Young Forrest was a handsome boy, who had a funny name.
His parents both were hippies, now all of that has changed.
His father works on Wall Street, and his mother drives too slow.
His grandma lives in Florida, and once a year they go.
Grandpa has a hearing aid, and he keeps on getting fatter.
He hides it in a drawer, you see, 'cause Grandma likes to chatter.
Without it he can't hear a thing. He smiles and combs his hair.
Grandma talks on anyway, she doesn't seem to care.
Flipping through The New York Times
Grandpa hums a tune.
Grandma's always cleaning with her sponges and her broom.
The carpeting is white, you see,
the land where no one walks.
"Forrest please take off your shoes and make sure you wear socks."
Sergeant Grandma charges in with dust buster in hand.
She is one distinguished cleaner. Just like mother only grand.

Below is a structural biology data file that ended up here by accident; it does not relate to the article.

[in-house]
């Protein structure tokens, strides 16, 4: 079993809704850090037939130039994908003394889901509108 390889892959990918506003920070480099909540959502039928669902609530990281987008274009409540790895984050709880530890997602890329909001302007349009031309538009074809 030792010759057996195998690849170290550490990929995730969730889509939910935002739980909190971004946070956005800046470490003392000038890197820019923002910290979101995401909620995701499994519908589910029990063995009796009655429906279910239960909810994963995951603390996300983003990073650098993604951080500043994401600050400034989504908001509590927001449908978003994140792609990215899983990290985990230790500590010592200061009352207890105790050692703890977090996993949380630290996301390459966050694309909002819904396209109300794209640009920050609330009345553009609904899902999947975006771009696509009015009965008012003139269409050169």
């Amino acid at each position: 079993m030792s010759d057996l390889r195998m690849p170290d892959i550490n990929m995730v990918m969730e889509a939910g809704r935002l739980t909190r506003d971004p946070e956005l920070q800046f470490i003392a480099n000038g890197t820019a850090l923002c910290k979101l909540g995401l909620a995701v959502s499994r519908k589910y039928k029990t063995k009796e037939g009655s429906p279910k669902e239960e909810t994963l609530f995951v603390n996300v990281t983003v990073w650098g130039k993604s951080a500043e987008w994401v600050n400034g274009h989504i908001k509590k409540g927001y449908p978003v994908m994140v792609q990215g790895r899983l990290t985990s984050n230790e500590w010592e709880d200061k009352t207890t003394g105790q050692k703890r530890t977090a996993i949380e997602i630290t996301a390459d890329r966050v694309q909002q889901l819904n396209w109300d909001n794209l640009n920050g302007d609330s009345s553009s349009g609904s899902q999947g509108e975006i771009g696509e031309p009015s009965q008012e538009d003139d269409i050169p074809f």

Grandpa takes them golfing. He's shriveled and he's small.
But holy cow that little man can really smack the ball.
It's rumored that the only time that Grandpa ever spoke,
is once there on the golf course coaching Forrest on his stroke.
After golf they go straight home and Grandma makes them dinner.
She pinches Grandpa's stomach and says he should be thinner.
If I told you Grandpa was in charge you never would have guessed it.
Grandma never makes him meatloaf -- she says he can't digest it.
Sitting in the living room, no shoes and clean white floors,
Grandma reads her poetry and Grandpa softly snores.
Young Forrest is the child of the children of this crowd.
Some day he hopes to be like them, old and bald and proud.
He'd talk away the evening, drinking tea and playing games
He'd visit them in Florida and give his children funny names.